Tuesday, September 27, 2005


Sun Rises In East. Dog Bites Man. Jim Sensenbrenner Is A Greedy, Callous Liar.

I read in the print edition of the NYT this morning an article stating that Congress had never imagined such a thing as Katrina when passing the Bankruptcy bill earlier this year. I knew that had to be bullshit -- I remembered countless Democratic efforts to soften various parts of the bill, all of which got shot down by the Republicans -- and Scout Prime confirms it for me:

Go read a copy of the Democratic House Judiciary Staff's dissenting views on the bankruptcy bill that was leaked to RAW STORY prior to the bill's passage. It's right there...
While some people abuse the bankruptcy system, more than 90 percent of debtors file for bankruptcy due to unemployment or underemployment, an illness or accident, or divorce. The bulk of the remainder suffered from other legitimate difficulties, including activation for military service, being a victim of crime or natural disasters, or a death in the family ...


a. Concerns Regarding the Means Test

It is incorrect to assume that the effect of S. 256’s harmful provisions would be limited to individuals seeking bankruptcy relief who earn more than the state median income.

The definition of “current monthly income” used in the means test measures a debtor’s income based upon how much the debtor earned in the six months prior to bankruptcy. If the debtor lost a good job in month three and has been working at a low-wage job ever since, the income from that good job, and help from family members, would be counted as if that is what his future income would be. The debtor would be expected to pay out of income that may no longer exist. Also, the means test will pick up a variety of revenue sources – such as disaster assistance, and Veterans’ benefits – which will result in lower- and middle-income individuals being cast as bankruptcy “abusers” with income above the median.

The Democrats tried to get the Republicans to allow this provision, but of course the Republicans wouldn't allow it. Oh, and despite Katrina and Rita, the Republicans still don't want to deprive the credit-card companies and banks of one single penny of their 30%-and-higher interest rates (none dare call it usury). Get a load of that fat load, James Sensenbrenner of Wisconsin:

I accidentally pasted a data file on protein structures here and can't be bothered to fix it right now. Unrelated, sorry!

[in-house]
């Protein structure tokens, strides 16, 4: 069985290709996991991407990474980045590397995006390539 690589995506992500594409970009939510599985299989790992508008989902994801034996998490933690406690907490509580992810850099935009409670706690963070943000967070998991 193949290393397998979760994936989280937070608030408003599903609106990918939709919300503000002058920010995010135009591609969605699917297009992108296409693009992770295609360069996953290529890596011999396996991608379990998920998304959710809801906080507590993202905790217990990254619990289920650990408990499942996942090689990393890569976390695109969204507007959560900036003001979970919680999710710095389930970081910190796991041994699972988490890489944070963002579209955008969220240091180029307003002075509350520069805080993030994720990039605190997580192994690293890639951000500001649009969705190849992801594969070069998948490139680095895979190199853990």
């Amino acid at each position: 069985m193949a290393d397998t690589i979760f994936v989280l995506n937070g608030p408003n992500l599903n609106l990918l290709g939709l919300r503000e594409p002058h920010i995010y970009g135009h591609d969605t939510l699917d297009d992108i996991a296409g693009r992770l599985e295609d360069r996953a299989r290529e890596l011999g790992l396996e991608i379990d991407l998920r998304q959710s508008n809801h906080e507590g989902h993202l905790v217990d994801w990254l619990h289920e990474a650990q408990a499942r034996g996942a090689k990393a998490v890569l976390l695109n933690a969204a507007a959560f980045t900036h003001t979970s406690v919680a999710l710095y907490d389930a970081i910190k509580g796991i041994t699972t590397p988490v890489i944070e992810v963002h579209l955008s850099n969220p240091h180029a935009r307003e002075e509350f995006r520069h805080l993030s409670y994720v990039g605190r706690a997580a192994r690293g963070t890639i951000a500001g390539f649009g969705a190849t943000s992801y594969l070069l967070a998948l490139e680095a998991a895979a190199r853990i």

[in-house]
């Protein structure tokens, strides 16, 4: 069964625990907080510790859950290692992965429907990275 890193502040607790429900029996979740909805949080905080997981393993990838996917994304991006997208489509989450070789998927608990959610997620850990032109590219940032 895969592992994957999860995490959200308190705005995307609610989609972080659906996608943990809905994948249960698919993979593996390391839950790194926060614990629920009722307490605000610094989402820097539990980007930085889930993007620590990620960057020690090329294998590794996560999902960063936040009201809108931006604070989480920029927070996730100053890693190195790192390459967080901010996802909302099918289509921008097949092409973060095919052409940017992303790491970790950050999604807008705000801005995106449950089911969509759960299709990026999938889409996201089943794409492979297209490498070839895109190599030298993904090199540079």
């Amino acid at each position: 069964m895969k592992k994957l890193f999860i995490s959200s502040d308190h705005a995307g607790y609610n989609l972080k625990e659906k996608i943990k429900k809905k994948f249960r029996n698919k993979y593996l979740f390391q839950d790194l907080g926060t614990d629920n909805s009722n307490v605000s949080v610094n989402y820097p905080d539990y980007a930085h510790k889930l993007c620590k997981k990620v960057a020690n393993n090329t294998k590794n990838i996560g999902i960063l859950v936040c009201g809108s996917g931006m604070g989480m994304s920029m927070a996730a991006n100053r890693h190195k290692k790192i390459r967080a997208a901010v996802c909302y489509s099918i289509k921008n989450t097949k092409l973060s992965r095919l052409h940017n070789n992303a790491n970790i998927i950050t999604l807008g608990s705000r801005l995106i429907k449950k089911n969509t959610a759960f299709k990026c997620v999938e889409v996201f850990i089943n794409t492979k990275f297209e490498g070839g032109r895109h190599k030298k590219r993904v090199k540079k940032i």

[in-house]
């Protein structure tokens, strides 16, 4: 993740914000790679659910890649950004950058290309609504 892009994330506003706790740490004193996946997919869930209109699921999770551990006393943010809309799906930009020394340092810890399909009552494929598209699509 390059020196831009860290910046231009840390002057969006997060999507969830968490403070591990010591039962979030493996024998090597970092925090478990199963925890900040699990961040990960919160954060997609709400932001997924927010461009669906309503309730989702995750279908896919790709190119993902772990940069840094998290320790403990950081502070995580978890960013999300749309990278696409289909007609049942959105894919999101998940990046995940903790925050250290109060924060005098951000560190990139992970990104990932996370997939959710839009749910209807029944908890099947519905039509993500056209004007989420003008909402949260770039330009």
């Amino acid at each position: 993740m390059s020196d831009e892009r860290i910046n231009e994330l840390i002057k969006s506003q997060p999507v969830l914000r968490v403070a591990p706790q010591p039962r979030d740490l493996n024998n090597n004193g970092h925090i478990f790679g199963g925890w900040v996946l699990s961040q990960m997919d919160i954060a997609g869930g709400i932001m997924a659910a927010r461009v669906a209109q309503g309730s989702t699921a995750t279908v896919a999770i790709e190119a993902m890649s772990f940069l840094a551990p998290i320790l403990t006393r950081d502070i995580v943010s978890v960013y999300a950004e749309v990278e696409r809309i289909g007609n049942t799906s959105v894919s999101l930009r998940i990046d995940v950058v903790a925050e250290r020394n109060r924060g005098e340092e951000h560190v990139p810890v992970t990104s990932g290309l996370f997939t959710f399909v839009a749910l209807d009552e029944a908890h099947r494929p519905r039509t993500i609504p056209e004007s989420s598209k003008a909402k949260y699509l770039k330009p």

But House Republicans, who fought off a proposed amendment that would have made bankruptcy filings easier for victims of natural disasters, said there was no reason to carve out a broad exemption just because of the storm. Representative F. James Sensenbrenner Jr. of Wisconsin, the chairman of the House Judiciary Committee, rejected the notion of reopening the legislation, saying it already included provisions that would ensure that people left "down and out" by the storm would still be able to shed most of their debts.
As seen above, that's a damned lie, and Sensenbrenner knows it. But he's an arrogant bastard:
Lawmakers who lost the long fight over the law, he said, "ought to get over it," according to The Associated Press.
Yeah. Katrina victims "ought to get over it". Rita victims "ought to get over it". And people in western Wisconsin who lost homes and jobs to the recent killer storms in the area "ought to get over it". This clown needs to be taken down a peg or two. And it looks like it would only take a million or so to do it. Yeah, Sensenbrenner's in a "safe" district. But so was Jean Schmidt. Here's Bryan Kennedy, who in his first try -- and with minimal money -- did better against Sensenbrenner than any other Democrat has in years. Let's see what we can do for 2006!

I actually agree with Sensenbrenner.

There's no reason to carve out an exemption in the law.

It should be repealed and everyone who voted for it impeached.

And the horse they rode in on, too.
Heh! Except that Sensenbrenner doesn't want the law repealed.
Post a Comment

<< Home

This page is powered by Blogger. Isn't yours?

More blogs about politics.
Technorati Blog Finder